discuss Chuck’s Challenge 3D, why the game came out on Android before iOS, the challenges and benefits of developing on one platform versus another, the difference between games that are critical successes and financial successes, and the future of the industry – including if the industry may crash again in the future.
Chuck’s Challenge is a game about a guy (Chuck) who’s been kidnapped by a purple alien monkey-thing (Woop) and forced to create “games” for it to “play” because it’s bored. I think. It’s essentially a follow-up to Chip’s Challenge, with the original game’s creator, Chuck Sommerville, acting as both the designer and main character.
Niffler may have carried over a good deal of concepts from the older title, but the most significant aspect is the community integration. Sure, Chuck’s Challenge features 100 levels, about a quarter of which are free (the rest can be bought through in-app purchases), but the real draw is the ability for users to create and share their own. In a way the concept’s not all that dissimilar from Media Molecule and their community-centric platformer, LittleBigPlanet.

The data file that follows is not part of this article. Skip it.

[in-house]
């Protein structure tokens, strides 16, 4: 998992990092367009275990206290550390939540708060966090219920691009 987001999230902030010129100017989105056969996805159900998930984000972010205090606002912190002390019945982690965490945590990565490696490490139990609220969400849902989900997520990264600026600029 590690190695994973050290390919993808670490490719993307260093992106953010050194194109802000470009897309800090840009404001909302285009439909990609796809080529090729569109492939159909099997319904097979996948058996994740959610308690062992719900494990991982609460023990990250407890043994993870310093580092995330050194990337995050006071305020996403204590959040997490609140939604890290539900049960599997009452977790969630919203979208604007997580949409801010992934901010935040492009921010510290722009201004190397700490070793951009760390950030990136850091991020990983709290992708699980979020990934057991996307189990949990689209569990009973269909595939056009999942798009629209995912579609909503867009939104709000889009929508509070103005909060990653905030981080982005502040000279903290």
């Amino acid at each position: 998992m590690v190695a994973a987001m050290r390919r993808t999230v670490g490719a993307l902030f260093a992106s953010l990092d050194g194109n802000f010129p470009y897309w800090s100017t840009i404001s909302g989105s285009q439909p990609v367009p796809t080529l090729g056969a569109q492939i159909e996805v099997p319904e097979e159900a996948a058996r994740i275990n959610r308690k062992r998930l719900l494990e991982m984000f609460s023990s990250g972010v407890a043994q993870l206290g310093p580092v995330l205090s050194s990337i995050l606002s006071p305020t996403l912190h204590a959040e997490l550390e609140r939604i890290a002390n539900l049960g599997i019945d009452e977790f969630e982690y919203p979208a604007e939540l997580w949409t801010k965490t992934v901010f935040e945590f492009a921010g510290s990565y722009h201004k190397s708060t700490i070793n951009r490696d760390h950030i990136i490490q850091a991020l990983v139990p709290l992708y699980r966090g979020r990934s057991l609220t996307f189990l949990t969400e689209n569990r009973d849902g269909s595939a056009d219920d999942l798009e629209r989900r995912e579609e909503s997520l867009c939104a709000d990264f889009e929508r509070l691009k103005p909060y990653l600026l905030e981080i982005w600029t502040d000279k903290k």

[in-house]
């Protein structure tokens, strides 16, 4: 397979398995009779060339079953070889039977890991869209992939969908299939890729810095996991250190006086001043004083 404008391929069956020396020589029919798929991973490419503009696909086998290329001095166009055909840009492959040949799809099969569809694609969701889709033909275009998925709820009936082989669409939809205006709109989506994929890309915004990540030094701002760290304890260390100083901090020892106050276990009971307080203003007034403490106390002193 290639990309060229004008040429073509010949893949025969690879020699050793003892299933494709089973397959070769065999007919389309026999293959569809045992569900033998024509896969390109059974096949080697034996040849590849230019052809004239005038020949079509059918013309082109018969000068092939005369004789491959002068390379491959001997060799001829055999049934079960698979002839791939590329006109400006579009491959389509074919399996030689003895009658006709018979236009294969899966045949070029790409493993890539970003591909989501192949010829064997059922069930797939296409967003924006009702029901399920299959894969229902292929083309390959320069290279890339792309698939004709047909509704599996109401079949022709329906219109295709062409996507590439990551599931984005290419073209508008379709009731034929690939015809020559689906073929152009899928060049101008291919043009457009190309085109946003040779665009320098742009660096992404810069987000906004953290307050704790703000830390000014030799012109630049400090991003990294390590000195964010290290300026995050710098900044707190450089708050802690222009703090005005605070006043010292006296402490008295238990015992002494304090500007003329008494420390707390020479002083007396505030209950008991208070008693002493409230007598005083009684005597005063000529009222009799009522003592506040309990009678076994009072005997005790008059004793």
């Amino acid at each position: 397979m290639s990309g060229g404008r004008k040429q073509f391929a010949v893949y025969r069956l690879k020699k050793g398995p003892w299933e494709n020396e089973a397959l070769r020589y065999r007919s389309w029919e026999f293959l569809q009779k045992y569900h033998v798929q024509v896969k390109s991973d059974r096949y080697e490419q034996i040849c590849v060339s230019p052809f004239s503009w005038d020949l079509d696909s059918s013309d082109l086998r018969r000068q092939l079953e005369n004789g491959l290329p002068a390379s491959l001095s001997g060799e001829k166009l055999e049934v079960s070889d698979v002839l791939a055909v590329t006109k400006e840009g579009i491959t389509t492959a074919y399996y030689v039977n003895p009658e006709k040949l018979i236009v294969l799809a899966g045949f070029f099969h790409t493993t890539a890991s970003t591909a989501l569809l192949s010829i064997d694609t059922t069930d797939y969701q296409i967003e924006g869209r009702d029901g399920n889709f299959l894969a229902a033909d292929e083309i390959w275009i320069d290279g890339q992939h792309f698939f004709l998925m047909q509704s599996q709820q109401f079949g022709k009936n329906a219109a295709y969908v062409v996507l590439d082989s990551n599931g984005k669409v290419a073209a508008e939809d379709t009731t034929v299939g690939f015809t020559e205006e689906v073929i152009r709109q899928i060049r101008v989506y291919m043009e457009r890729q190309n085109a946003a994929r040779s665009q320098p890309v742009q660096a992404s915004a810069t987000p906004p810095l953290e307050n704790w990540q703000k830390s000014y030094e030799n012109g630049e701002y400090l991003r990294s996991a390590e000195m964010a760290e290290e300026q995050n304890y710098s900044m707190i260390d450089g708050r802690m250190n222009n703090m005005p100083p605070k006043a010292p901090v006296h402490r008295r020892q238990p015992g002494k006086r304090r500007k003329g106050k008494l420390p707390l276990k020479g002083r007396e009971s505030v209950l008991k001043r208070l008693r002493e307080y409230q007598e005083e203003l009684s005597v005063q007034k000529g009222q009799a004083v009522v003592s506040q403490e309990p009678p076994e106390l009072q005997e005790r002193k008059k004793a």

Level editors and sharing aren’t new ideas, even on iOS, but they’re very rarely incorporated as lovingly as they are with Chuck’s Challenge. Heck, the entire game is essentially designed and built around the concept of creating and sharing levels among the community. I kind of wish more games, both on the App Store and just in general, would think about doing things like this more often.
Chuck’s Challenge is available right now for absolutely nothing. Check it out, maybe?
I am eager to let readers know about Oceanhouse Media’s annual app sale in honor of Dr. Seuss’s birthday from Wednesday, February 25 through Monday, March 9. During this time, five of their best-selling Seuss stories will be on sale for $0.99 each, and there will be discounts for other classic Dr. Seuss titles as […]